Wasko, J. (2003). How Hollywood Works. London: SAGE Publications Inc.

Wikia. (n.d). Toyota Supra. Retrieved April 3, 2015, from Wikia – The Fast and the Furious: http://fastandfurious.wikia.com/wiki/Toyota_Supra

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Heineken – “Are You Still With Us?” Campaign

The Auditorium event, as part of the “Are you still with us” campaign for Heineken was scheduled on the 21st October 2009, the same time as the Champions League soccor match (AotW, 2010). This event saw 1136 Italian football supporters in the form of boyfriends, employees and students all being swindled by certain authoritative figures within their lives in being convinced to sacrifice watching the biggest game of the year to attend a fake classical music concert organised by Heineken (Hess, 2012). After 15 minutes into the concert, it was revealed that the audience had been pranked, and were rewarded for their sacrifice by watching the match live on the screen within the concert theatre, courtesy of Heineken (Hess, 2012).

AuditoriumEvent
Image Source: WARC, 2011

Elliott et al (2012) states that publicity stunts’ “effectiveness relies on its ability to take its target unawares – they don’t expect it, so they don’t filter it out”. Being an organised event which was unknown to most of the attendees, Heineken’s Auditorium event was effectively a publicity stunt.

One core aspect of Heineken’s campaign strategy was to “use communication to talk to a few, but be overheard by many” (WARC, 2011). This strategy was clearly successful, due to the targeted audience of the prank being a mere 1136 people, yet an estimated 16.5 million people were exposed to the campaign through various news channels, blogs, forums and social media (Hess, 2012), as well as 20 million views on the website created for the campaign (WARC, 2011). The event was intentionally broadcast live on SKY Sports (Hepburn, 2010), reaching a large viewer base, however, journalists were also among the Auditorium attendees swindled by their employers (Hess, 2012); which encouraged another channel of free press coverage for the event. The value of the free media for this event was valued at over €560k (WARC, 2011), indicating that the campaign’s success was communicated through many channels and media.

Image Source: WARC, 2011
Image Source: WARC, 2011

The objectives of the campaign were to maintain Heineken’s volume share; grow a greater sense of loyalty to the brand; and maintain the premium imagery of the brand (WARC, 2011). WARC (2011) reports that Heineken’s volume and value share both increased from a slowly declining rate due to the campaign. Through the campaign, Heineken created a unique brand experience which contributed to consumer perception, and positively influenced a certain degree of loyalty to the brand as seen in post campaign research indicating a 6.3% increase in consumers believing Heineken is “a brand one can trust.” (WARC, 2011) This research also found a 5.2% increase in consumers believing that Heineken is “a brand worth the price” (WARC, 2011), fulfilling the final objective of the campaign.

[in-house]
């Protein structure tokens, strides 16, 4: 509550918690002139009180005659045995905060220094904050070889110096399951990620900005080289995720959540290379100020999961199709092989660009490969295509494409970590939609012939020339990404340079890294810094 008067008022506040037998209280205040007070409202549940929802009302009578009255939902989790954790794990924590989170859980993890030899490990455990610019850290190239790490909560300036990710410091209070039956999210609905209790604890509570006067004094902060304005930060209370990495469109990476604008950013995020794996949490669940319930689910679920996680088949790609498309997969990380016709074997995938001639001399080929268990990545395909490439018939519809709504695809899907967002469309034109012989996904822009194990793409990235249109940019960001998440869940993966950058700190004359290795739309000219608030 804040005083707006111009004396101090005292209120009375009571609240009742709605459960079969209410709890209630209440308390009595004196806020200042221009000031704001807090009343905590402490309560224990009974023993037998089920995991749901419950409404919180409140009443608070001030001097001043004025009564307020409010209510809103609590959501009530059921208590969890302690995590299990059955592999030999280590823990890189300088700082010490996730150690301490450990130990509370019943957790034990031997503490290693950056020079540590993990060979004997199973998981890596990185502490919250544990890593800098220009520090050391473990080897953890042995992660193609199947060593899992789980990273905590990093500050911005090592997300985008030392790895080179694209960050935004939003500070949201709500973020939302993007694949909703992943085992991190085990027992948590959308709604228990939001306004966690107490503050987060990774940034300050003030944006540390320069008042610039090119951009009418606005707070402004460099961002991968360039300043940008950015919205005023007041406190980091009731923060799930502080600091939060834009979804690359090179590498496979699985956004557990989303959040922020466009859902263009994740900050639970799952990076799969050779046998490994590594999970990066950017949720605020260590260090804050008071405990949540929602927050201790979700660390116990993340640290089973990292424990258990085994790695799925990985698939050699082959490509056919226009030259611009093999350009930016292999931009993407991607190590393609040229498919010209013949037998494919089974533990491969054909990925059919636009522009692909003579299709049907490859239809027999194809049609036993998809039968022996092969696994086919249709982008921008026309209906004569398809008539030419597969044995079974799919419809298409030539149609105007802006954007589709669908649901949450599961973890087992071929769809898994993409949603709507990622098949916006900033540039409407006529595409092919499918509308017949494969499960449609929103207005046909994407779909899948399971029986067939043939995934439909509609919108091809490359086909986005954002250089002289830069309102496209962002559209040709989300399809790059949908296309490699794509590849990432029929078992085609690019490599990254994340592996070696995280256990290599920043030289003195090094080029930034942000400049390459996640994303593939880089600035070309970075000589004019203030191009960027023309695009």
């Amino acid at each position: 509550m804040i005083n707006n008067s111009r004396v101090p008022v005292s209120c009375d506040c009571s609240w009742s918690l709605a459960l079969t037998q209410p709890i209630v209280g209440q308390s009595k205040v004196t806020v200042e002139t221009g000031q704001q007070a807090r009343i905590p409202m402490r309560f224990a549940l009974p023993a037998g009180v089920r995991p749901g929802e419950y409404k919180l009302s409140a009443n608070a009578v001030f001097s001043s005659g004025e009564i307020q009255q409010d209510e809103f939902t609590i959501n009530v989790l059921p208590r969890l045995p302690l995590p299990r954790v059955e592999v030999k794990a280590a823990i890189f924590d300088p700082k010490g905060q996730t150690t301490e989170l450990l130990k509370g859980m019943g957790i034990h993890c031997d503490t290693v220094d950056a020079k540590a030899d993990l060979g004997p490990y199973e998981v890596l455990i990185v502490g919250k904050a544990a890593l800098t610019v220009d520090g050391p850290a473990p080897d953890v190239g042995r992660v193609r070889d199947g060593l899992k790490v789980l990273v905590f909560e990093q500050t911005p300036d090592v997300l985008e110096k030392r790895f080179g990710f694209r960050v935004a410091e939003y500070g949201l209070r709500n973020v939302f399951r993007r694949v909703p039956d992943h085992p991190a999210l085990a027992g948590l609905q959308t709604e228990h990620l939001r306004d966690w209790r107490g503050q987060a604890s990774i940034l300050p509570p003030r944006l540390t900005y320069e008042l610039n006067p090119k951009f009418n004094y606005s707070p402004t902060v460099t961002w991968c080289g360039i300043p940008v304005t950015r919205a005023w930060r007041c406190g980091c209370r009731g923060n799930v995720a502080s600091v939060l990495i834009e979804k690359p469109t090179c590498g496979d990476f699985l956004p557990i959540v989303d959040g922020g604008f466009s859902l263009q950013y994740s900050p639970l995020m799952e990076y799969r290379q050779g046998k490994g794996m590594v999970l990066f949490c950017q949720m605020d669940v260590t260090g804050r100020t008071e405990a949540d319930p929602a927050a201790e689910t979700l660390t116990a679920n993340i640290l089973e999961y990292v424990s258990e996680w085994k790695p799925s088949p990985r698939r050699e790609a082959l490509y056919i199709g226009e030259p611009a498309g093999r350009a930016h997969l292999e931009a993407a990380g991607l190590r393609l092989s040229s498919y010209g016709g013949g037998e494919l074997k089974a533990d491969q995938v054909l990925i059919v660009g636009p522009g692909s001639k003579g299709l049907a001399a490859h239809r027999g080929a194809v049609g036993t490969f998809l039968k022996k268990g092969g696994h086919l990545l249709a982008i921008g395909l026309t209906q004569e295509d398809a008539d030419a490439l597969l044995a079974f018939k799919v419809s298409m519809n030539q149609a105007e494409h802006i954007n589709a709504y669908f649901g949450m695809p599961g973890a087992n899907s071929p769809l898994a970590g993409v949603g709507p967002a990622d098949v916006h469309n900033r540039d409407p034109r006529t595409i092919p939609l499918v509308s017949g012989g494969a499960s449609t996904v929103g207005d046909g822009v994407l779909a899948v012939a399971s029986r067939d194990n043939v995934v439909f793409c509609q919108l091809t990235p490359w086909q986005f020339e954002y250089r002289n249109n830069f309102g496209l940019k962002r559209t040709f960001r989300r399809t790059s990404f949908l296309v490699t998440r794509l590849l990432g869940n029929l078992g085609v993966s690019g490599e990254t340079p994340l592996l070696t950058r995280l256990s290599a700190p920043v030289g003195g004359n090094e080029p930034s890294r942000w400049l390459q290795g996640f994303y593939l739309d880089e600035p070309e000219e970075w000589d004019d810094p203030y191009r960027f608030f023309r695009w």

Image Source: WARC, 2011
Image Source: WARC, 2011

In retrospect, the Auditorium event as a publicity stunt was a major success for Heineken, as it not only effectively produced desirable outcomes from the campaign objectives, but it was also a bold and clever endeavour that broke through the clutter of advertising and attracted significant media coverage.

References:

AotW. (2010). Heineken: Champions League Match vs Classical Concert (Real Madrid, AC Milan). Retrieved March 18, 2015, from Ads of the World: http://adsoftheworld.com/media/ambient/heineken_champions_league_match_vs_classical_co ncert_real_madrid_ac_milan

Elliott, G., Rundle-Thiele, S., & Waller, D. (2012). Marketing (2nd ed.). China: John Wiley & Sons.

Hepburn, A. (2010, March 15). Heineken: Guerrilla Marketing Event In Italy. Retrieved March 18, 2015, from Digital Buzz: http://www.digitalbuzzblog.com/heineken-guerrilla-marketing-event-in-italy/

Hess, D. (2012, March 15). Heineken – UEFA Champions League – Real Madrid vs Milan [Video File]. Retrieved from https://www.youtube.com/watch?v=ZqbI0sqNe8o

WARC. (2011). Heineken Italia: Are you still with us? Retrieved March 18, 2015, from WARC: http://www.warc.com.ezproxy.canberra.edu.au/Content/ContentViewer.aspx?MasterContentR ef=f3eba7de-0bb3-463d-992e-f835d678006d&q=Heineken+madrid&CID=A94437&PUB=CANNES